Monday, October 31, 2011

Harassment Not on the Menu at National Restaurant Association

Bad Day to be Flack as Dining Lobby Takes Flak from Cain Harassment Allegations

So, Herman Cain fessed up to being accused of sexual harassment, just not having harasssed anyone.
In fact, he says he's been "falsely accused," following the weekend bombshell report from Politico, citing two women who accused Cain of inappropriate behavior when he was CEO of the National Restaurant Association in the 1990s.
Politico said the women received "five-figure payouts" in return for their silence. What say, you Herman?
“If the restaurant association did a settlement, I wasn’t even aware of it and I hope it wasn’t for much. If there was a settlement, it was handled by some of the other officers at the restaurant association."
You might wonder what the restaurant association (sorry, can't say NRA) has to say about all this. Keep wondering. If you go to its online press room, the lead story is Restaurant Performance Index Rose Above 100 in September, as Sales and Traffic Levels Improved. In other words, the type of story they'd rather be commenting about, not the one people want to know about.
Fun fact: Three of the top four leadership positions at the association, chair, vice chair and president/CEO are filled by women. Who must really be loving this story now.

Another Morning Reboot at CNN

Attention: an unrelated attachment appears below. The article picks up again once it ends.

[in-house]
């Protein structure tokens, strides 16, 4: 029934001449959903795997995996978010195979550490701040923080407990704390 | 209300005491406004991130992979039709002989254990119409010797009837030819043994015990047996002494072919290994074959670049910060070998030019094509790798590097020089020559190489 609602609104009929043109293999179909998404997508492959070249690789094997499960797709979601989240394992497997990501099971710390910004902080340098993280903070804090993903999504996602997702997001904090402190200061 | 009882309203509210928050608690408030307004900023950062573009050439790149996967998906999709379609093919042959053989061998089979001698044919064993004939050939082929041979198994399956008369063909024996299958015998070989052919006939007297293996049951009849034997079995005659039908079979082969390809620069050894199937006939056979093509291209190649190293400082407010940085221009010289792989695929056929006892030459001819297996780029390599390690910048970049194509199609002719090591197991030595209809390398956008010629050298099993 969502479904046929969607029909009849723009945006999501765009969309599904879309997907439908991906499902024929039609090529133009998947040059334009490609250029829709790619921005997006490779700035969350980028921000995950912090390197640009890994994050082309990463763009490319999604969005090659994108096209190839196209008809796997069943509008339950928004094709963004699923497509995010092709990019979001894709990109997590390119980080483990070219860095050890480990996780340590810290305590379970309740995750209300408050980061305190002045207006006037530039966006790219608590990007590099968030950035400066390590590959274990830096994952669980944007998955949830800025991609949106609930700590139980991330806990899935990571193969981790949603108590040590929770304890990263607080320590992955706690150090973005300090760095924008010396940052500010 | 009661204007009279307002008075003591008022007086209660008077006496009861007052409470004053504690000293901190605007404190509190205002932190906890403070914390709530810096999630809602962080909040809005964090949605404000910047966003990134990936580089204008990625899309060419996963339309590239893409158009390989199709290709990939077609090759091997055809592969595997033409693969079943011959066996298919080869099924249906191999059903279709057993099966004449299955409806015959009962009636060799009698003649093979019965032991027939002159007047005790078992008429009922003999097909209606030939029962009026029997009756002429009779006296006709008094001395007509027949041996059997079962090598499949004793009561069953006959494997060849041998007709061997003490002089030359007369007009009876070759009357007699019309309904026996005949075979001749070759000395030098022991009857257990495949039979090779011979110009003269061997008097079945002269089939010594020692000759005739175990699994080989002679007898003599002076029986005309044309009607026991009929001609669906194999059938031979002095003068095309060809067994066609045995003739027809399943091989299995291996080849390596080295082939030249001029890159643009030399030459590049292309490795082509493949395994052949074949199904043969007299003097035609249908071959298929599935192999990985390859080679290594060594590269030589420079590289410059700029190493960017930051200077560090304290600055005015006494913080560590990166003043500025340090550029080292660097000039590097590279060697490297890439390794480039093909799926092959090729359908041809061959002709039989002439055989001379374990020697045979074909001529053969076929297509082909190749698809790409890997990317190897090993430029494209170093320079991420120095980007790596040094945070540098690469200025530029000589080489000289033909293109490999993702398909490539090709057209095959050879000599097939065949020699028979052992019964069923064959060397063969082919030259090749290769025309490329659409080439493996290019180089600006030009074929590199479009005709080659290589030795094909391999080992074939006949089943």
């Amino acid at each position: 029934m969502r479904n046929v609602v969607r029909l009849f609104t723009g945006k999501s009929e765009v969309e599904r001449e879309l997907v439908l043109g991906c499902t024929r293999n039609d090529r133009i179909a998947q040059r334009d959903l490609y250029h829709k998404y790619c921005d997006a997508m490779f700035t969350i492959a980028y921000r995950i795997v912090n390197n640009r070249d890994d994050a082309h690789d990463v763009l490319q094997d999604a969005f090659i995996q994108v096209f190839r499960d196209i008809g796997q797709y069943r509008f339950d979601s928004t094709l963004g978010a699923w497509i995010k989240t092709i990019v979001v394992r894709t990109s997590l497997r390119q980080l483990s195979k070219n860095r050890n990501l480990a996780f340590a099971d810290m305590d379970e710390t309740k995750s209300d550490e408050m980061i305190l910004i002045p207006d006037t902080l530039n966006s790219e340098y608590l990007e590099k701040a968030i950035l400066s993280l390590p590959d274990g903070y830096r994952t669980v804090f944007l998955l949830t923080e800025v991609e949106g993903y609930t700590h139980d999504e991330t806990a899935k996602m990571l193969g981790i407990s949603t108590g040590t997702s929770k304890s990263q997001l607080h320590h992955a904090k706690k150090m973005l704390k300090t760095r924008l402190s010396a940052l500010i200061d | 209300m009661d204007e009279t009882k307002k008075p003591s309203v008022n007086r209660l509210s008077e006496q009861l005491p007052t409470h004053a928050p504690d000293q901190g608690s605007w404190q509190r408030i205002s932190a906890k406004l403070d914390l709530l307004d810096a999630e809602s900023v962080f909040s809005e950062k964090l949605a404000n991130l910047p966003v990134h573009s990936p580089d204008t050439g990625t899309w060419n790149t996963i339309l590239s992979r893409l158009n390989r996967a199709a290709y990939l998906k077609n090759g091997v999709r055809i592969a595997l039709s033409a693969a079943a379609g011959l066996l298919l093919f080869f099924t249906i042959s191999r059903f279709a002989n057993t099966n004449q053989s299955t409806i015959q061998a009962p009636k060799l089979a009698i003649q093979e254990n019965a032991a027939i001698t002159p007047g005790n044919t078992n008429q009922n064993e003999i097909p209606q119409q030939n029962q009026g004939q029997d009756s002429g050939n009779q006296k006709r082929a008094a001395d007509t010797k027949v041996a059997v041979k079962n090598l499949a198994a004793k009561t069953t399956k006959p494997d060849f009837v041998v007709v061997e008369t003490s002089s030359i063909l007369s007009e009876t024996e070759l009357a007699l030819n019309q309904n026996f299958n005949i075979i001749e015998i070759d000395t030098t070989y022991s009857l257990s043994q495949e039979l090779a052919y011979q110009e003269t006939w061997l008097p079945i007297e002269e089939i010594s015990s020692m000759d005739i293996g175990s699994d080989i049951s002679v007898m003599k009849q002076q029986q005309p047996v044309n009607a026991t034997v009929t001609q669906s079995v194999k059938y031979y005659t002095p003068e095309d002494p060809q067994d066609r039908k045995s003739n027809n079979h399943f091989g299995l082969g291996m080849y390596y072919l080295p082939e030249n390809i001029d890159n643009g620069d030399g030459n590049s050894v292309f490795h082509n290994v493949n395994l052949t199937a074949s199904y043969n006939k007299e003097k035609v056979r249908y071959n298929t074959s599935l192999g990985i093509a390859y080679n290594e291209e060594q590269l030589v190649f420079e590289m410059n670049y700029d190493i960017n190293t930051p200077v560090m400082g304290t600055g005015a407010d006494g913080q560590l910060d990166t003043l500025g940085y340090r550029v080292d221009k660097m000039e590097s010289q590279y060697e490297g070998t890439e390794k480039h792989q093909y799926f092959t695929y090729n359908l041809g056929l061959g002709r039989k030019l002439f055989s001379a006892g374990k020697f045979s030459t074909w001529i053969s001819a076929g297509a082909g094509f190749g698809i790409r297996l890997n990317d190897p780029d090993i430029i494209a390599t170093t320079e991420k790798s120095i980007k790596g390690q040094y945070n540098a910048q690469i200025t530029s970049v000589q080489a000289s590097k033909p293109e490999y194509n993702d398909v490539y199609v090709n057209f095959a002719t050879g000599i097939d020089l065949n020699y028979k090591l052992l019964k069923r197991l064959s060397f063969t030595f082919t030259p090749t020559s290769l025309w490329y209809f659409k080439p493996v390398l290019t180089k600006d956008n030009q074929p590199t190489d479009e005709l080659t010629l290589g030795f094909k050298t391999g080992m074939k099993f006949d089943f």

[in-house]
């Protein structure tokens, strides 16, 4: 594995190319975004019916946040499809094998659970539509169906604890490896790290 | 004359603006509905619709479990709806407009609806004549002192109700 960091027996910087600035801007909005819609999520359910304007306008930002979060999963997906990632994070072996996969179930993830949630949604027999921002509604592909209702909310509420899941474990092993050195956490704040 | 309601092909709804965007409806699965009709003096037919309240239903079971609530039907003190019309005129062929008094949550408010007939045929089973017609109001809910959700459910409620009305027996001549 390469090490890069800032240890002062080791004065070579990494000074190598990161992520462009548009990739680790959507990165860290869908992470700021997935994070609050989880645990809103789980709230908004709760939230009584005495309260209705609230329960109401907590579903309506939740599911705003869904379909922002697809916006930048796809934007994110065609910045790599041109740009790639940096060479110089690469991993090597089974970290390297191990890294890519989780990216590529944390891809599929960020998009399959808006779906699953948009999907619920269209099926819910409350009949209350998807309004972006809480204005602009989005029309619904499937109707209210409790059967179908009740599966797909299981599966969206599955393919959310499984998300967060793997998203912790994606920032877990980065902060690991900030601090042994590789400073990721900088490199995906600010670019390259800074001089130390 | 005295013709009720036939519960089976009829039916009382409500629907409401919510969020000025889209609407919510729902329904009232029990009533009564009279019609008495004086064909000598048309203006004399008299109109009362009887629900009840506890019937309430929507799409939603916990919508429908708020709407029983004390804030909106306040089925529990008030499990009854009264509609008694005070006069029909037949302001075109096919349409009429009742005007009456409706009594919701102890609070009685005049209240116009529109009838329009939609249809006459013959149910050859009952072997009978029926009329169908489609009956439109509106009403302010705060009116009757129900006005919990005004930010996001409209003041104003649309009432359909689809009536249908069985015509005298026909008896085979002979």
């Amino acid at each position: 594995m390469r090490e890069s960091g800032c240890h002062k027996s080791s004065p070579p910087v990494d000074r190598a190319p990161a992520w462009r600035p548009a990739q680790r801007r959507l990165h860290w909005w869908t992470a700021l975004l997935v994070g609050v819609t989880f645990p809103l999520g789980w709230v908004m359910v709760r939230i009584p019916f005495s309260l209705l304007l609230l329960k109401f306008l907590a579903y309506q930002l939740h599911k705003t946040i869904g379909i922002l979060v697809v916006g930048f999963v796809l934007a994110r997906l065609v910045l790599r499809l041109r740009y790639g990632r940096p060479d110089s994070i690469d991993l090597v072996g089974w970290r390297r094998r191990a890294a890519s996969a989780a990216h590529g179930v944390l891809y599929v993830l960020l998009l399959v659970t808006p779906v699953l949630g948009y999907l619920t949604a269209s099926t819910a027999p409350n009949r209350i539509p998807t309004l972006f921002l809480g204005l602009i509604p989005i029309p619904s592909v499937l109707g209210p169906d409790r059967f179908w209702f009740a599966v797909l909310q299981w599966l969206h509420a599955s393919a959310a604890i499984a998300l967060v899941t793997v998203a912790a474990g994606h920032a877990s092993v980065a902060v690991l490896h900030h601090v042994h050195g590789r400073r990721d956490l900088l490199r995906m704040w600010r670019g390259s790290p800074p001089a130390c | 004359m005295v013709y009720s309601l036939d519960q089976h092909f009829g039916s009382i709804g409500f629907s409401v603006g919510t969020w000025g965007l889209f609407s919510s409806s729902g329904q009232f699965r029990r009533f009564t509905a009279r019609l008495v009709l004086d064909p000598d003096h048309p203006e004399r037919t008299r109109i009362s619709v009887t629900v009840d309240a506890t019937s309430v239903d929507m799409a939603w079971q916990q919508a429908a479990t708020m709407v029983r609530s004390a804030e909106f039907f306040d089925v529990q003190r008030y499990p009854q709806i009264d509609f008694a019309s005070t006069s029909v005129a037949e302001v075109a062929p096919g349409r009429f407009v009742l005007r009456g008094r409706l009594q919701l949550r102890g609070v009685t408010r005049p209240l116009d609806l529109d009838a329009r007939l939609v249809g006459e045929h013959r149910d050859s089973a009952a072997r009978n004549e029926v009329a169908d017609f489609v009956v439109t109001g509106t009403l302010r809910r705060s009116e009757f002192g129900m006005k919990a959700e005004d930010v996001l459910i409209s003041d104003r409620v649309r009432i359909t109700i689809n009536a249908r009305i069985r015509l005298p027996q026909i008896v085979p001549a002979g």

Maybe They Should Call the Show "America Yawning"

Had a bit of a chuckle reading today's report in The New York Times about how CNN is going back to the drawing board yet again to figure out how to get someone, anyone, to watch its morning programming.

Again? Yes, again.

Not that the current offering "American Morning," is bad. It's not, but it's never been a category killer. And with the 800-pound Lauer and Co. keeping NBC solvent, the Fox & Friends comedy show and other comers, well, it's just too damn hard for Nielsen to give you a hug that time of day.

But CNN soldiers on. "American Morning" will apparently be sacrificed on the "we tried" altar. And now for something new or, at least, newish. From 5-7 a.m., Ashleigh (I'm Still Here) Banfield and Chicago import Zoraida Sambolin will anchor a block for the bleary-eyed, followed by a 7-9 a.m. program headed by American Morning alumna Soledad O'Brien (above) and "an ensemble," as Broadcasting & Cable puts it. O'Brien will also continue doing her well-received documentaries, her primary role since being kicked offf the dawn patrol in 2006.

So, I'll ask the $64 question: how will these shows be markedly different from American Morning? I know, damn good question. CNN isn't answering, at least not yet. But I wouldn't get tied up in a knot contemplating the possibilities. Granted, I don't have the answers either to what may be an unsolvable riddle.

When there are only so many eyeballs to go around that time of day, many of whom are tuned to top-rated local shows, CNN, without a defining personality to create destination viewing, is destined to be an also-ran when there is no breaking news.

It's a question I'll no doubt have to think about more, while I have a cup of Morning Joe.

Don't Fear the Reaper at CVS

Hopefully, Just the Spirit of Halloween and Not Reinforcement of Warning Labels

Tarrytown and Sleepy Hollow in Westchester County, N.Y., like to think of themselves as Halloween Central. With good reason.

After all, T-town is where Washington Irving resided and drew his inspiration for "The Legend of Sleepy Hollow," where the saga is retold in The Old Dutch Church--which figures in the story--by master storyteller Jonathan Kruk.